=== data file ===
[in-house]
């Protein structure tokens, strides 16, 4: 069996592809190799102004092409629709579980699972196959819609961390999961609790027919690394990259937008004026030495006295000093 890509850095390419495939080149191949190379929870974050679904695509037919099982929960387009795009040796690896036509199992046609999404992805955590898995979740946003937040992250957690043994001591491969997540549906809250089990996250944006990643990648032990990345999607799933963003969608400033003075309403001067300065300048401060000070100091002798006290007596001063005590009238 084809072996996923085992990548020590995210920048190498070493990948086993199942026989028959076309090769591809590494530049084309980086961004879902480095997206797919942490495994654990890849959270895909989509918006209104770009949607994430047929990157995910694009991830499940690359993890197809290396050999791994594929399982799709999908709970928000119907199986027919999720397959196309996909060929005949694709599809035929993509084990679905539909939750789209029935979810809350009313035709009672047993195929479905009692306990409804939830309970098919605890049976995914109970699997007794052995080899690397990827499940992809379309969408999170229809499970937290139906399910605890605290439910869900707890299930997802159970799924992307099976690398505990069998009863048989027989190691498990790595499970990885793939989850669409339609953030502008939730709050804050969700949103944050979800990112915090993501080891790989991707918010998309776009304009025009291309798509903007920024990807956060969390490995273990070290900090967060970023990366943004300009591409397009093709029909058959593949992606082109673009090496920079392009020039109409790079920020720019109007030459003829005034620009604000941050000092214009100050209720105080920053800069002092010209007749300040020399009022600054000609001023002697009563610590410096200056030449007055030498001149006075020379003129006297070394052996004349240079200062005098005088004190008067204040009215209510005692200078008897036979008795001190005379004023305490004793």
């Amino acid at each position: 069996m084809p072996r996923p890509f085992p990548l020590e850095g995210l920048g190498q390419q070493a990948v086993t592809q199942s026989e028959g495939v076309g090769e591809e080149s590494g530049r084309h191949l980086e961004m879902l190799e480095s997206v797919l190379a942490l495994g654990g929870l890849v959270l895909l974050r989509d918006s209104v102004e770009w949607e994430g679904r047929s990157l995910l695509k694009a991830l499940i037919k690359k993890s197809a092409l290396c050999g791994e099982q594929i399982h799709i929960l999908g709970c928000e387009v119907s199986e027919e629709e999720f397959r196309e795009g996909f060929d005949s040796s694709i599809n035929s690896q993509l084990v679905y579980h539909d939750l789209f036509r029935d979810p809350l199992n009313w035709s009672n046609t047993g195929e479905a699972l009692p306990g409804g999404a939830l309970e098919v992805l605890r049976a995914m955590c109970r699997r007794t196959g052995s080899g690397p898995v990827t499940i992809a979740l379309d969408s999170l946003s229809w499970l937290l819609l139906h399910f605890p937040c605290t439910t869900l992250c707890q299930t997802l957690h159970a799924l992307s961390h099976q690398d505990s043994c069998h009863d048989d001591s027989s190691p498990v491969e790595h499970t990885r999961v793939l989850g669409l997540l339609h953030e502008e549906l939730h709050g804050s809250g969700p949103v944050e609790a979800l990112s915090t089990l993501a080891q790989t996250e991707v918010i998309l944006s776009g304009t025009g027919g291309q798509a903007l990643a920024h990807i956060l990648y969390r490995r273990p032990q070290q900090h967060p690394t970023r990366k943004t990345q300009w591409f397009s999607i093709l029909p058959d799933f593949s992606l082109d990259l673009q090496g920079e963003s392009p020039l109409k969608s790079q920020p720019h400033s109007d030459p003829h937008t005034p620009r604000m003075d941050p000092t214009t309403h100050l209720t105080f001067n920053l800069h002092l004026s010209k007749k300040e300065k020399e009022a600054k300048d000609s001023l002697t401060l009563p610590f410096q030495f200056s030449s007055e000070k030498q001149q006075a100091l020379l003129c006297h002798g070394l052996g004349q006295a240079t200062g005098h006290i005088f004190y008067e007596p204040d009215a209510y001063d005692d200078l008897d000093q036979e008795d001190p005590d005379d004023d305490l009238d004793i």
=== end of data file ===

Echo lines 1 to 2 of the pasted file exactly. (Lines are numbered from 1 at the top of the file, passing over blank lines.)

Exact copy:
[in-house]
């Protein structure tokens, strides 16, 4: 069996592809190799102004092409629709579980699972196959819609961390999961609790027919690394990259937008004026030495006295000093 890509850095390419495939080149191949190379929870974050679904695509037919099982929960387009795009040796690896036509199992046609999404992805955590898995979740946003937040992250957690043994001591491969997540549906809250089990996250944006990643990648032990990345999607799933963003969608400033003075309403001067300065300048401060000070100091002798006290007596001063005590009238 084809072996996923085992990548020590995210920048190498070493990948086993199942026989028959076309090769591809590494530049084309980086961004879902480095997206797919942490495994654990890849959270895909989509918006209104770009949607994430047929990157995910694009991830499940690359993890197809290396050999791994594929399982799709999908709970928000119907199986027919999720397959196309996909060929005949694709599809035929993509084990679905539909939750789209029935979810809350009313035709009672047993195929479905009692306990409804939830309970098919605890049976995914109970699997007794052995080899690397990827499940992809379309969408999170229809499970937290139906399910605890605290439910869900707890299930997802159970799924992307099976690398505990069998009863048989027989190691498990790595499970990885793939989850669409339609953030502008939730709050804050969700949103944050979800990112915090993501080891790989991707918010998309776009304009025009291309798509903007920024990807956060969390490995273990070290900090967060970023990366943004300009591409397009093709029909058959593949992606082109673009090496920079392009020039109409790079920020720019109007030459003829005034620009604000941050000092214009100050209720105080920053800069002092010209007749300040020399009022600054000609001023002697009563610590410096200056030449007055030498001149006075020379003129006297070394052996004349240079200062005098005088004190008067204040009215209510005692200078008897036979008795001190005379004023305490004793």